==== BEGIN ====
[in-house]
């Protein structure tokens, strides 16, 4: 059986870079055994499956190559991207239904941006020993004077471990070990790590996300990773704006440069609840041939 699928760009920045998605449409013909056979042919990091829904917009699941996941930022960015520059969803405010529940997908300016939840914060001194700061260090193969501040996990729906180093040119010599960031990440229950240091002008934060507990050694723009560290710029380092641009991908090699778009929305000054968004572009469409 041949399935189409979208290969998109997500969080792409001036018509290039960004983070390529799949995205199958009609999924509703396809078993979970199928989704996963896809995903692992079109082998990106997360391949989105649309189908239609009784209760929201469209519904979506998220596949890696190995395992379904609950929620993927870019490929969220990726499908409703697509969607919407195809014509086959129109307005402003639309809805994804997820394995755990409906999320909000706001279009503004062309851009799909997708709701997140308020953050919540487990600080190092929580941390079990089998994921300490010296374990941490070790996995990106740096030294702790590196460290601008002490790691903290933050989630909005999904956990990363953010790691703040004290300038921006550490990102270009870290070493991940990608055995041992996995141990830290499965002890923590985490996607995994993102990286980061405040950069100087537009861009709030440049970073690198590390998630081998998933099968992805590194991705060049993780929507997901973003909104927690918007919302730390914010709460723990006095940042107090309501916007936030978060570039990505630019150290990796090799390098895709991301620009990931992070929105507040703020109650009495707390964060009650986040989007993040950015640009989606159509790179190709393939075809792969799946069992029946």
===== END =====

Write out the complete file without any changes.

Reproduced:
[in-house]
């Protein structure tokens, strides 16, 4: 059986870079055994499956190559991207239904941006020993004077471990070990790590996300990773704006440069609840041939 699928760009920045998605449409013909056979042919990091829904917009699941996941930022960015520059969803405010529940997908300016939840914060001194700061260090193969501040996990729906180093040119010599960031990440229950240091002008934060507990050694723009560290710029380092641009991908090699778009929305000054968004572009469409 041949399935189409979208290969998109997500969080792409001036018509290039960004983070390529799949995205199958009609999924509703396809078993979970199928989704996963896809995903692992079109082998990106997360391949989105649309189908239609009784209760929201469209519904979506998220596949890696190995395992379904609950929620993927870019490929969220990726499908409703697509969607919407195809014509086959129109307005402003639309809805994804997820394995755990409906999320909000706001279009503004062309851009799909997708709701997140308020953050919540487990600080190092929580941390079990089998994921300490010296374990941490070790996995990106740096030294702790590196460290601008002490790691903290933050989630909005999904956990990363953010790691703040004290300038921006550490990102270009870290070493991940990608055995041992996995141990830290499965002890923590985490996607995994993102990286980061405040950069100087537009861009709030440049970073690198590390998630081998998933099968992805590194991705060049993780929507997901973003909104927690918007919302730390914010709460723990006095940042107090309501916007936030978060570039990505630019150290990796090799390098895709991301620009990931992070929105507040703020109650009495707390964060009650986040989007993040950015640009989606159509790179190709393939075809792969799946069992029946």